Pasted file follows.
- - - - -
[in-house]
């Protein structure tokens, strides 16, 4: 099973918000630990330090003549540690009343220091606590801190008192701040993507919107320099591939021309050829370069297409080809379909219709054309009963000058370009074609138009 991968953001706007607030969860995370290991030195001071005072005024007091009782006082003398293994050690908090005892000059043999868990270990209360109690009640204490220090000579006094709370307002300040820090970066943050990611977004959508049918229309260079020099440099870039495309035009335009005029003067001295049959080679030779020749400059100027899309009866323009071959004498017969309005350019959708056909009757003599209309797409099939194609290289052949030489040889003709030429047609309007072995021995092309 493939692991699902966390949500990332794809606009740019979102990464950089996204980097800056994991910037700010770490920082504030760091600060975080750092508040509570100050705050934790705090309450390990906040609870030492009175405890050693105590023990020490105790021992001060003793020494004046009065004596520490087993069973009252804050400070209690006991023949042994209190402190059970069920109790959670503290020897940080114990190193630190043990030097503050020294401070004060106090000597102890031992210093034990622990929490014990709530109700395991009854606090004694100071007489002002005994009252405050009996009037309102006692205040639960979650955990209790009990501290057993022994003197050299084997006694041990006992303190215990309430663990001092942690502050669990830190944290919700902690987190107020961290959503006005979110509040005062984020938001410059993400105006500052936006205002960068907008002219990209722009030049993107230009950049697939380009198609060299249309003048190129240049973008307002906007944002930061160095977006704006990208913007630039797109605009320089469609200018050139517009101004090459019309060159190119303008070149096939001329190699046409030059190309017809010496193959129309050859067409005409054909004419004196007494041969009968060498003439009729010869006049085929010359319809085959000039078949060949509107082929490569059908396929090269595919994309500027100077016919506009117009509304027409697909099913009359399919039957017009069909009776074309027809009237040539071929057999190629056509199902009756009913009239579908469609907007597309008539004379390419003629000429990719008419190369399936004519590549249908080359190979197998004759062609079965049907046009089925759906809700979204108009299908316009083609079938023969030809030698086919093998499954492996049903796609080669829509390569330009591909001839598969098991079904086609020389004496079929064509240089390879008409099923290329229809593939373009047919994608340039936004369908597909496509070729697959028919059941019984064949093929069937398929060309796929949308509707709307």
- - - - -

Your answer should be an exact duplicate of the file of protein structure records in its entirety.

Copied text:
[in-house]
């Protein structure tokens, strides 16, 4: 099973918000630990330090003549540690009343220091606590801190008192701040993507919107320099591939021309050829370069297409080809379909219709054309009963000058370009074609138009 991968953001706007607030969860995370290991030195001071005072005024007091009782006082003398293994050690908090005892000059043999868990270990209360109690009640204490220090000579006094709370307002300040820090970066943050990611977004959508049918229309260079020099440099870039495309035009335009005029003067001295049959080679030779020749400059100027899309009866323009071959004498017969309005350019959708056909009757003599209309797409099939194609290289052949030489040889003709030429047609309007072995021995092309 493939692991699902966390949500990332794809606009740019979102990464950089996204980097800056994991910037700010770490920082504030760091600060975080750092508040509570100050705050934790705090309450390990906040609870030492009175405890050693105590023990020490105790021992001060003793020494004046009065004596520490087993069973009252804050400070209690006991023949042994209190402190059970069920109790959670503290020897940080114990190193630190043990030097503050020294401070004060106090000597102890031992210093034990622990929490014990709530109700395991009854606090004694100071007489002002005994009252405050009996009037309102006692205040639960979650955990209790009990501290057993022994003197050299084997006694041990006992303190215990309430663990001092942690502050669990830190944290919700902690987190107020961290959503006005979110509040005062984020938001410059993400105006500052936006205002960068907008002219990209722009030049993107230009950049697939380009198609060299249309003048190129240049973008307002906007944002930061160095977006704006990208913007630039797109605009320089469609200018050139517009101004090459019309060159190119303008070149096939001329190699046409030059190309017809010496193959129309050859067409005409054909004419004196007494041969009968060498003439009729010869006049085929010359319809085959000039078949060949509107082929490569059908396929090269595919994309500027100077016919506009117009509304027409697909099913009359399919039957017009069909009776074309027809009237040539071929057999190629056509199902009756009913009239579908469609907007597309008539004379390419003629000429990719008419190369399936004519590549249908080359190979197998004759062609079965049907046009089925759906809700979204108009299908316009083609079938023969030809030698086919093998499954492996049903796609080669829509390569330009591909001839598969098991079904086609020389004496079929064509240089390879008409099923290329229809593939373009047919994608340039936004369908597909496509070729697959028919059941019984064949093929069937398929060309796929949308509707709307």